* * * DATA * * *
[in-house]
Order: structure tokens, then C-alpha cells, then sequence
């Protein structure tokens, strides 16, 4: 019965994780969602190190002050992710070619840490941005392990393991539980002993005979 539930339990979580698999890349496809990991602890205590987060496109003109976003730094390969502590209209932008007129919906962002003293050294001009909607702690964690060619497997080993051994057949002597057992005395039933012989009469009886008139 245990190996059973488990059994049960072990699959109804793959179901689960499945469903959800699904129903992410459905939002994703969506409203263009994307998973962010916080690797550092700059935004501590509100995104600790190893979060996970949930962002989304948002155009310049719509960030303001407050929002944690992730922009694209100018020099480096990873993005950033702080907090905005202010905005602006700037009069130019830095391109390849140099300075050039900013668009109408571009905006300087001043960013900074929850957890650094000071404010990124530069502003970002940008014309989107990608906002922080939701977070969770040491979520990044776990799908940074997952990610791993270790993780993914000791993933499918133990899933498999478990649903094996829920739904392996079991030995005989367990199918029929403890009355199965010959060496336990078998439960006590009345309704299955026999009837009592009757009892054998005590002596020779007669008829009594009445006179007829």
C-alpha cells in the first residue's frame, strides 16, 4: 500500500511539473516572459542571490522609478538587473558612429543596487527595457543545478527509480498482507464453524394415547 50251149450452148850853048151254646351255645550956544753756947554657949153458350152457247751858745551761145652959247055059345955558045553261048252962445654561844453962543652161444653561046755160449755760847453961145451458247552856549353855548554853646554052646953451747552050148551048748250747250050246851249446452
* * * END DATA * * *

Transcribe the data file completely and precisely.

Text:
[in-house]
Order: structure tokens, then C-alpha cells, then sequence
């Protein structure tokens, strides 16, 4: 019965994780969602190190002050992710070619840490941005392990393991539980002993005979 539930339990979580698999890349496809990991602890205590987060496109003109976003730094390969502590209209932008007129919906962002003293050294001009909607702690964690060619497997080993051994057949002597057992005395039933012989009469009886008139 245990190996059973488990059994049960072990699959109804793959179901689960499945469903959800699904129903992410459905939002994703969506409203263009994307998973962010916080690797550092700059935004501590509100995104600790190893979060996970949930962002989304948002155009310049719509960030303001407050929002944690992730922009694209100018020099480096990873993005950033702080907090905005202010905005602006700037009069130019830095391109390849140099300075050039900013668009109408571009905006300087001043960013900074929850957890650094000071404010990124530069502003970002940008014309989107990608906002922080939701977070969770040491979520990044776990799908940074997952990610791993270790993780993914000791993933499918133990899933498999478990649903094996829920739904392996079991030995005989367990199918029929403890009355199965010959060496336990078998439960006590009345309704299955026999009837009592009757009892054998005590002596020779007669008829009594009445006179007829």
C-alpha cells in the first residue's frame, strides 16, 4: 500500500511539473516572459542571490522609478538587473558612429543596487527595457543545478527509480498482507464453524394415547 50251149450452148850853048151254646351255645550956544753756947554657949153458350152457247751858745551761145652959247055059345955558045553261048252962445654561844453962543652161444653561046755160449755760847453961145451458247552856549353855548554853646554052646953451747552050148551048748250747250050246851249446452